Photography: Caro’s Lines
Making money from an image involves two steps. The first is to shoot a picture that someone will pay to use. That’s the fun bit. It’s the step that absorbs most of your effort and it’s the activity that turns enthusiasts into photographers. Get it right, place the pictures where people can see them — on your own website or on a photo-sharing site — and you might just receive an enquiry from a designer, an editor or a publisher asking if they can license your image. Your reply is the next stage. When you’re looking to close the deal, it’s no less important than the first but it’s also one in which photographers invest far less work, putting at risk the rewards their photography has earned.
The goal for a buyer is always to move as efficiently and as quickly as possible from interest to use. Get your reply wrong and you’ll make the deal harder than it needs to be, increasing the chances that the buyer will move on to someone easier and faster to work with. So what should you say when you receive an email from a buyer asking if they can license an image — apart from “yes”?
How Big is That Picture?
Buyers want different kinds of information about a photo they’re considering using. Most important is technical data. Place an image on Flickr and they’ll be able to see a choice of the sizes available but it’s worth confirming the range that they can license and the dimensions of the image they’ve requested. Different sizes will command different prices so the wider the range of size options you can offer, the greater your ability to meet the buyer’s needs. Your answer then should include the size of the image the buyer wants, expressed in pixels or inches with DPI, and a list of other sizes available. (Make sure that those are original sizes though; images that have been stretched or enlarged are of little use to buyers.)
Next to those sizes should be prices, and this is much harder to estimate. It’s unlikely that a buyer will have time to negotiate and with stock sites offering millions of images at fixed prices, there’s little reason to do so. It will be far quicker to continue searching than email a counteroffer and wait for a reply — if there is one.
The easiest solution is to compare your images with microstock, the biggest competition. Even this isn’t as easy as it might look though. Stock sites tend to price their image in terms of credits rather than dollars and those credits are sold at different prices depending on how the buyer uses the site; the more credits they buy, the less they pay for each. You’ll only be selling one image so you won’t be able to offer bulk discounts so calculating the exact amount the buyer would pay if he simply headed to iStockPhoto instead will give a rough figure rather than an exact one.
And it would probably be the wrong one too. One of the advantages of buying a stock image is that the buying process is so simple. Having found the right photo, the buyer has to do little more than click to purchase. And because regular buyers will already have subscriptions, it won’t even cost them any extra. If a buyer is searching away from a stock site then it’s probably because they’re looking for something different, a characteristic that can allow you to charge more than rock-bottom prices for your original imagery. How much more you can charge will depend on the size of the publication — the bigger the company and the larger the audience, the more generous the budget is likely to be — but budgets can vary so widely that you’ll always be shooting if not entirely in the dark then at least in very low light. One option is to look at iStockPhoto’s Vetta collection, an inventory of premium images whose prices begin at 20 credits rather than the usual two. There’s a good chance that that’s where your competition is likely to lie.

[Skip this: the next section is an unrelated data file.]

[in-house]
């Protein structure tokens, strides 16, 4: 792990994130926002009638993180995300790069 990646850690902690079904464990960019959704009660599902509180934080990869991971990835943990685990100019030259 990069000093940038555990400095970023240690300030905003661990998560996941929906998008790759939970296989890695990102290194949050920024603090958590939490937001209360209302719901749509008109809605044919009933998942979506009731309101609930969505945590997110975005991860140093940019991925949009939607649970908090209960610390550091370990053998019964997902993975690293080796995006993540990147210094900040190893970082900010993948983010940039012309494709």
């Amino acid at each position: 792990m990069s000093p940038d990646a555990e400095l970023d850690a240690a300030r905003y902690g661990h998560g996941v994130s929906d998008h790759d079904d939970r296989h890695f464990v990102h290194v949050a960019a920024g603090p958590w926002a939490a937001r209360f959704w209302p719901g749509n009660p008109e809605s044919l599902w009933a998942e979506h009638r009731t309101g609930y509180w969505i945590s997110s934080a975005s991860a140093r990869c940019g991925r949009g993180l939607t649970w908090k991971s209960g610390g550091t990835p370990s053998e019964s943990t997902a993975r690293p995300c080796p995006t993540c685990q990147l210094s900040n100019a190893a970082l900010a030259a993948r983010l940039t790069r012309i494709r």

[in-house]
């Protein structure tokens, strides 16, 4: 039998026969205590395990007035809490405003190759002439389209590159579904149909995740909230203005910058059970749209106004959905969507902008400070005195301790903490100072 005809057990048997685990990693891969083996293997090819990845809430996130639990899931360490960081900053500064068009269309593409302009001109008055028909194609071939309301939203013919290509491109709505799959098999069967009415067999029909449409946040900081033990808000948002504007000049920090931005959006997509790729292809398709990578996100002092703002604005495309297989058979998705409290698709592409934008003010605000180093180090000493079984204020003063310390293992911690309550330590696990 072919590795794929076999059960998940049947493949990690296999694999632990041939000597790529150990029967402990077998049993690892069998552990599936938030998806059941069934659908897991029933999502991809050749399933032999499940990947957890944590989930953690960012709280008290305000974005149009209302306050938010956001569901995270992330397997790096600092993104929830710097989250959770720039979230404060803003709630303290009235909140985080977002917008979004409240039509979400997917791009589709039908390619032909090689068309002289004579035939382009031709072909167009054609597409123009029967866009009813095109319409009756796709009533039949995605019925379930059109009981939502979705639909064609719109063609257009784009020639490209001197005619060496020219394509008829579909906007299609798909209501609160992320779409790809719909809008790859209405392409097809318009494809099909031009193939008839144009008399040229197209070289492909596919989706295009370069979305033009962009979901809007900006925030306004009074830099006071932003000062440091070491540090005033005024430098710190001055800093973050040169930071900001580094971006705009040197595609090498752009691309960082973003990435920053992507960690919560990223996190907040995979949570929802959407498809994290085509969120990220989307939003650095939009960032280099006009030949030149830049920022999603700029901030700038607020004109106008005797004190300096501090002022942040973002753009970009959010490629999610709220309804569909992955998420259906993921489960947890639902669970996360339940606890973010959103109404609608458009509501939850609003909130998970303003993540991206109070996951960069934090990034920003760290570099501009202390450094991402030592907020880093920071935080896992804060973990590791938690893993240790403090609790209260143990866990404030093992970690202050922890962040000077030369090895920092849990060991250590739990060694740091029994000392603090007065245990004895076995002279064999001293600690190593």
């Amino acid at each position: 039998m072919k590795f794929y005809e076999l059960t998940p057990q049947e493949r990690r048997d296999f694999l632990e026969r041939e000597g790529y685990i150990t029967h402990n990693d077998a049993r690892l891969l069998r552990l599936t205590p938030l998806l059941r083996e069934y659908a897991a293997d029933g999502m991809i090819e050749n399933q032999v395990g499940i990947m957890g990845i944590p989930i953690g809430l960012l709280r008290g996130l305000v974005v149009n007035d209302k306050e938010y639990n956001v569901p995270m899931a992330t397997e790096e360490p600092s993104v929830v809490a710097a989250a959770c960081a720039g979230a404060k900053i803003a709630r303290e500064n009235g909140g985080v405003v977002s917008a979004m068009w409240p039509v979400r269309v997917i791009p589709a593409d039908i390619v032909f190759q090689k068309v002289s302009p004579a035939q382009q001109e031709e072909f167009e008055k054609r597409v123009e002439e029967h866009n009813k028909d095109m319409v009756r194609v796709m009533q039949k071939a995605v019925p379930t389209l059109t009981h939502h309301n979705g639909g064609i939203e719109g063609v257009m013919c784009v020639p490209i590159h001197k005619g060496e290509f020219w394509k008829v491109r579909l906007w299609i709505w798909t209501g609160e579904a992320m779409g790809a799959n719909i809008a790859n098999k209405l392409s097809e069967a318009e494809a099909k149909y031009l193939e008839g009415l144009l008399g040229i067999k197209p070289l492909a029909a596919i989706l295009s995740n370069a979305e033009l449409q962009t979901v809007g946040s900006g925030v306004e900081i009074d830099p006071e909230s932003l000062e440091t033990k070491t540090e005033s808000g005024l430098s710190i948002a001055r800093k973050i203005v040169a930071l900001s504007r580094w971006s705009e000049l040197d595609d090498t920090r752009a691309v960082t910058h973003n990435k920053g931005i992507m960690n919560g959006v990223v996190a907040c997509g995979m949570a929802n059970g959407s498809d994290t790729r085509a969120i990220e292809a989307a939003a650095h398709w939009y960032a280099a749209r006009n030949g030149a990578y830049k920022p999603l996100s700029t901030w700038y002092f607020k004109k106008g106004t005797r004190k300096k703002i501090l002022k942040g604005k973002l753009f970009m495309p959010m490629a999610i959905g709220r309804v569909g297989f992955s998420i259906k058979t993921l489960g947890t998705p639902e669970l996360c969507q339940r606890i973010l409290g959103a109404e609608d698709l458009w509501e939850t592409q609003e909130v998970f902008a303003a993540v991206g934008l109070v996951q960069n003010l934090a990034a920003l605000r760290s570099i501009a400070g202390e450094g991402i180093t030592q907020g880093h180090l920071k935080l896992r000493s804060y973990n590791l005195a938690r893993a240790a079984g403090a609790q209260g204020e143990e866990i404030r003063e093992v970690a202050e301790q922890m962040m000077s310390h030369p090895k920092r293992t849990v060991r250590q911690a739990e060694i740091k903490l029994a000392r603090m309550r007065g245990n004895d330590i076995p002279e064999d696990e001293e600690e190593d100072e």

Would You Also Be Interested in These?
So your reply should include the size details of the image the buyer was interested in, a list of other sizes available, and their prices. You should also state how you plan to deliver the image: by email or FTP, or do you have a way for the buyer to download directly? And of course, you’ll need to state the terms and the payment details. If a buyer is approaching you, it’s usually because they have one specific use in mind for that particular image so you should be able to charge on a rights-managed basis allowing the buyer to use the photo once.
That information should be enough to make the purchase smooth but if you want to go a little further, you can also point the buyer to other photos you might have showing similar images and provide a detailed description of the photo’s subject. Your reply to an enquiry then might look a little like this:
Thanks for your message and your interest in licensing “Hangzhou Lake.” The picture was shot in 2009 on the northern shore of Hangzhou’s famous West Lake (Xi Hu) and shows the Leifeng Pagoda in the background.
That particular image is 565 x 850 pixels but it’s also available for single use in the following sizes and at the following rates:
283 x 424 $20
565 x 850 $30
1129 x 1701 $45
1807 x 2720 $65
Payment should be made by Paypal to this email address stating the size of the image you wish to purchase. The image will be delivered by email within 24 hours.
A larger collection of my images from China is also available from my website. If you wish to license any of those images, do let me know!
With all of that information stated clearly in your reply there’s only one more thing that you can do to ensure that your sale goes through: send it fast!